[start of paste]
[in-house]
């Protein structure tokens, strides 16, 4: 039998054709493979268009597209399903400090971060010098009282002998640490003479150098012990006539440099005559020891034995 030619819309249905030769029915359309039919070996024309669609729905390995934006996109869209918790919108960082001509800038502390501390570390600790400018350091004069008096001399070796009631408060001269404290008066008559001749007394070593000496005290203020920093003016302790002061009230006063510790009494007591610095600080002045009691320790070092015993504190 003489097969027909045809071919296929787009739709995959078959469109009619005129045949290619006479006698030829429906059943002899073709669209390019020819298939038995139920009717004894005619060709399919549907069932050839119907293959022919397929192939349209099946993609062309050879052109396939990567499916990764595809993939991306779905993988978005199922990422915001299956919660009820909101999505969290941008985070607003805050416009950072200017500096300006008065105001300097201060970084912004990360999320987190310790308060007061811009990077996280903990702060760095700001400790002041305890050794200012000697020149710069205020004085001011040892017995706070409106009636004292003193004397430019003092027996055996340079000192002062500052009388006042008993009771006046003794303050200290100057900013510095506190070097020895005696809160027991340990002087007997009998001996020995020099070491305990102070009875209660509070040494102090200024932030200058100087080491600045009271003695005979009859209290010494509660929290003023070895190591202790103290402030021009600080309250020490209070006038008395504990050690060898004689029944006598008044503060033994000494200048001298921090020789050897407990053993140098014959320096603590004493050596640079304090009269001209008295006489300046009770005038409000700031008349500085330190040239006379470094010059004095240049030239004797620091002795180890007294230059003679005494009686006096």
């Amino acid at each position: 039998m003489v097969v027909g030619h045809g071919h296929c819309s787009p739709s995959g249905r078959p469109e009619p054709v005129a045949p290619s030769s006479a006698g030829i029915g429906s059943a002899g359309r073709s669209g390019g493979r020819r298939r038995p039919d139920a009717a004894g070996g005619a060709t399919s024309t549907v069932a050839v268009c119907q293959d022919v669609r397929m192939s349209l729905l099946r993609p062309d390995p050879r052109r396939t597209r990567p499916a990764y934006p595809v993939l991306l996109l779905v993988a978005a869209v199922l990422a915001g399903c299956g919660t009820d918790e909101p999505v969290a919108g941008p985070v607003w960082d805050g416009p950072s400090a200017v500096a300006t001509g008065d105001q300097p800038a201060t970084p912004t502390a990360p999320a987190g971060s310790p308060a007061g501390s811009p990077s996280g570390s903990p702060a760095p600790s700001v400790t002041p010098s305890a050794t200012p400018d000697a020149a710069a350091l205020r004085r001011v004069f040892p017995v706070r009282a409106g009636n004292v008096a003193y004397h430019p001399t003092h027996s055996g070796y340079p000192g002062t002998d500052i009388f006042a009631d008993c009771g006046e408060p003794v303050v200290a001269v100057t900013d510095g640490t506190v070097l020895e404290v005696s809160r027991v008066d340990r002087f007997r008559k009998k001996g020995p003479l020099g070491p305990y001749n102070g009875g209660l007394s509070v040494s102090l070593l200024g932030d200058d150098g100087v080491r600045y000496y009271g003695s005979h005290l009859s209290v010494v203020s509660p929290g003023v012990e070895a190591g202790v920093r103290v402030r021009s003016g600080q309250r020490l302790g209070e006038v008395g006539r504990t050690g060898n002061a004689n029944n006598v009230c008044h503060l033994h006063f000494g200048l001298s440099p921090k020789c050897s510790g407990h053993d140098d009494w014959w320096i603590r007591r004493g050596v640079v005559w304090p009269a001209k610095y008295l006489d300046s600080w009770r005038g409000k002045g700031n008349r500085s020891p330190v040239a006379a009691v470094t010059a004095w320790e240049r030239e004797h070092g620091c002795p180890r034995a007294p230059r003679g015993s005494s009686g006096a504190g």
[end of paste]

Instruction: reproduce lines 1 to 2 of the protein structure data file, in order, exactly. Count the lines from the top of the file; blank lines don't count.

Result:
[in-house]
């Protein structure tokens, strides 16, 4: 039998054709493979268009597209399903400090971060010098009282002998640490003479150098012990006539440099005559020891034995 030619819309249905030769029915359309039919070996024309669609729905390995934006996109869209918790919108960082001509800038502390501390570390600790400018350091004069008096001399070796009631408060001269404290008066008559001749007394070593000496005290203020920093003016302790002061009230006063510790009494007591610095600080002045009691320790070092015993504190 003489097969027909045809071919296929787009739709995959078959469109009619005129045949290619006479006698030829429906059943002899073709669209390019020819298939038995139920009717004894005619060709399919549907069932050839119907293959022919397929192939349209099946993609062309050879052109396939990567499916990764595809993939991306779905993988978005199922990422915001299956919660009820909101999505969290941008985070607003805050416009950072200017500096300006008065105001300097201060970084912004990360999320987190310790308060007061811009990077996280903990702060760095700001400790002041305890050794200012000697020149710069205020004085001011040892017995706070409106009636004292003193004397430019003092027996055996340079000192002062500052009388006042008993009771006046003794303050200290100057900013510095506190070097020895005696809160027991340990002087007997009998001996020995020099070491305990102070009875209660509070040494102090200024932030200058100087080491600045009271003695005979009859209290010494509660929290003023070895190591202790103290402030021009600080309250020490209070006038008395504990050690060898004689029944006598008044503060033994000494200048001298921090020789050897407990053993140098014959320096603590004493050596640079304090009269001209008295006489300046009770005038409000700031008349500085330190040239006379470094010059004095240049030239004797620091002795180890007294230059003679005494009686006096």